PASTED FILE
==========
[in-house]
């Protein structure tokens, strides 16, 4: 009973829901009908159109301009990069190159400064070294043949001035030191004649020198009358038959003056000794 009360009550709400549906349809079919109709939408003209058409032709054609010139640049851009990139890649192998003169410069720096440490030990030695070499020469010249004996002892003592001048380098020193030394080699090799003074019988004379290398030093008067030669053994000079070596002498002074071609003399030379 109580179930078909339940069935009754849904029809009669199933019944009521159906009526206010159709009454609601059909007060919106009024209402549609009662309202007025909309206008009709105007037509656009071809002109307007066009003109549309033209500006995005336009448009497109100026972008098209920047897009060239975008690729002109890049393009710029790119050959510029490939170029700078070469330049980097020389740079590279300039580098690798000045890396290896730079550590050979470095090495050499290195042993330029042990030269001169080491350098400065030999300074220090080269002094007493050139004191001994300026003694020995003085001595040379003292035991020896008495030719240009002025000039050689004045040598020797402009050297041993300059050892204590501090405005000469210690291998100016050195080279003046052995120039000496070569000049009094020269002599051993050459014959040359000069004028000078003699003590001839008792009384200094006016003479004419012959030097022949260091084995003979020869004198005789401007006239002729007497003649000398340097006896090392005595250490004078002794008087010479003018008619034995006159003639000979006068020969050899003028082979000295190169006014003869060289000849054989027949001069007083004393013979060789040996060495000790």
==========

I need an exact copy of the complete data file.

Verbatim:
[in-house]
């Protein structure tokens, strides 16, 4: 009973829901009908159109301009990069190159400064070294043949001035030191004649020198009358038959003056000794 009360009550709400549906349809079919109709939408003209058409032709054609010139640049851009990139890649192998003169410069720096440490030990030695070499020469010249004996002892003592001048380098020193030394080699090799003074019988004379290398030093008067030669053994000079070596002498002074071609003399030379 109580179930078909339940069935009754849904029809009669199933019944009521159906009526206010159709009454609601059909007060919106009024209402549609009662309202007025909309206008009709105007037509656009071809002109307007066009003109549309033209500006995005336009448009497109100026972008098209920047897009060239975008690729002109890049393009710029790119050959510029490939170029700078070469330049980097020389740079590279300039580098690798000045890396290896730079550590050979470095090495050499290195042993330029042990030269001169080491350098400065030999300074220090080269002094007493050139004191001994300026003694020995003085001595040379003292035991020896008495030719240009002025000039050689004045040598020797402009050297041993300059050892204590501090405005000469210690291998100016050195080279003046052995120039000496070569000049009094020269002599051993050459014959040359000069004028000078003699003590001839008792009384200094006016003479004419012959030097022949260091084995003979020869004198005789401007006239002729007497003649000398340097006896090392005595250490004078002794008087010479003018008619034995006159003639000979006068020969050899003028082979000295190169006014003869060289000849054989027949001069007083004393013979060789040996060495000790």